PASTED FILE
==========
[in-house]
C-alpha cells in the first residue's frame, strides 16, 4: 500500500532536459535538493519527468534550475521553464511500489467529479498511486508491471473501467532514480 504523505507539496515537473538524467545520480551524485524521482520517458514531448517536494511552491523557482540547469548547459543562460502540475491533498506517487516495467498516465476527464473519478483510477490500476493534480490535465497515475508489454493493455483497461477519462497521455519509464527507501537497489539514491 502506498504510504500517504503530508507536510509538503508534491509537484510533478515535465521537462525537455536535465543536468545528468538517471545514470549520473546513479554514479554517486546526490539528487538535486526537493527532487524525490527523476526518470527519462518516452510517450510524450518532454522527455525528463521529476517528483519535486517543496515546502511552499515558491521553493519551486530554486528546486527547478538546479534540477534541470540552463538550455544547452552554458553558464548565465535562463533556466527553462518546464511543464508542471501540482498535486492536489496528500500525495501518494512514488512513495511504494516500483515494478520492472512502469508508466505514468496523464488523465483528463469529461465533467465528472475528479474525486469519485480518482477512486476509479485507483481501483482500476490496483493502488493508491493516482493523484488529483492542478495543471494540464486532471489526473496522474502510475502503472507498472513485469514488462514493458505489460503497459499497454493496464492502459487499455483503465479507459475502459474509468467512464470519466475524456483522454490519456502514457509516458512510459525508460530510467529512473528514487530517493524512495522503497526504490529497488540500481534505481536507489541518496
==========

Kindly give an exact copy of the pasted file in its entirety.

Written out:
[in-house]
C-alpha cells in the first residue's frame, strides 16, 4: 500500500532536459535538493519527468534550475521553464511500489467529479498511486508491471473501467532514480 504523505507539496515537473538524467545520480551524485524521482520517458514531448517536494511552491523557482540547469548547459543562460502540475491533498506517487516495467498516465476527464473519478483510477490500476493534480490535465497515475508489454493493455483497461477519462497521455519509464527507501537497489539514491 502506498504510504500517504503530508507536510509538503508534491509537484510533478515535465521537462525537455536535465543536468545528468538517471545514470549520473546513479554514479554517486546526490539528487538535486526537493527532487524525490527523476526518470527519462518516452510517450510524450518532454522527455525528463521529476517528483519535486517543496515546502511552499515558491521553493519551486530554486528546486527547478538546479534540477534541470540552463538550455544547452552554458553558464548565465535562463533556466527553462518546464511543464508542471501540482498535486492536489496528500500525495501518494512514488512513495511504494516500483515494478520492472512502469508508466505514468496523464488523465483528463469529461465533467465528472475528479474525486469519485480518482477512486476509479485507483481501483482500476490496483493502488493508491493516482493523484488529483492542478495543471494540464486532471489526473496522474502510475502503472507498472513485469514488462514493458505489460503497459499497454493496464492502459487499455483503465479507459475502459474509468467512464470519466475524456483522454490519456502514457509516458512510459525508460530510467529512473528514487530517493524512495522503497526504490529497488540500481534505481536507489541518496